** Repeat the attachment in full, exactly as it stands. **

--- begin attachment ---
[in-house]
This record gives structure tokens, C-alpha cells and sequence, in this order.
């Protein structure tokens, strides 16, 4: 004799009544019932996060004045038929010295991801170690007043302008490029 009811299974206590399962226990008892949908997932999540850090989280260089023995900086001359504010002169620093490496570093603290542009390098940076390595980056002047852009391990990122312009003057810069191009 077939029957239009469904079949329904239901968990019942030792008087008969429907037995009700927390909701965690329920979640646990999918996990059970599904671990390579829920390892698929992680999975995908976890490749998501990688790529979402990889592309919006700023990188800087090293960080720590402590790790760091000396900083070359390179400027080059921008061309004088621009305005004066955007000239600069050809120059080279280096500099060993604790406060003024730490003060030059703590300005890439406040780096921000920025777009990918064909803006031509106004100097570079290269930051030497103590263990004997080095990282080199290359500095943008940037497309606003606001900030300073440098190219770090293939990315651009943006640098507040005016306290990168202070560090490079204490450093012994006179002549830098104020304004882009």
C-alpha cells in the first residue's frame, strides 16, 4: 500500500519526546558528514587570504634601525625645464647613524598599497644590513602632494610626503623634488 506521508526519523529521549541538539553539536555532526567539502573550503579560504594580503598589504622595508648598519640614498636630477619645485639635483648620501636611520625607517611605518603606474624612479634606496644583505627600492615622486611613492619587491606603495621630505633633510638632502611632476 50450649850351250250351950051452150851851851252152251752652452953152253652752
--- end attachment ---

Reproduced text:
[in-house]
This record gives structure tokens, C-alpha cells and sequence, in this order.
């Protein structure tokens, strides 16, 4: 004799009544019932996060004045038929010295991801170690007043302008490029 009811299974206590399962226990008892949908997932999540850090989280260089023995900086001359504010002169620093490496570093603290542009390098940076390595980056002047852009391990990122312009003057810069191009 077939029957239009469904079949329904239901968990019942030792008087008969429907037995009700927390909701965690329920979640646990999918996990059970599904671990390579829920390892698929992680999975995908976890490749998501990688790529979402990889592309919006700023990188800087090293960080720590402590790790760091000396900083070359390179400027080059921008061309004088621009305005004066955007000239600069050809120059080279280096500099060993604790406060003024730490003060030059703590300005890439406040780096921000920025777009990918064909803006031509106004100097570079290269930051030497103590263990004997080095990282080199290359500095943008940037497309606003606001900030300073440098190219770090293939990315651009943006640098507040005016306290990168202070560090490079204490450093012994006179002549830098104020304004882009």
C-alpha cells in the first residue's frame, strides 16, 4: 500500500519526546558528514587570504634601525625645464647613524598599497644590513602632494610626503623634488 506521508526519523529521549541538539553539536555532526567539502573550503579560504594580503598589504622595508648598519640614498636630477619645485639635483648620501636611520625607517611605518603606474624612479634606496644583505627600492615622486611613492619587491606603495621630505633633510638632502611632476 50450649850351250250351950051452150851851851252152251752652452953152253652752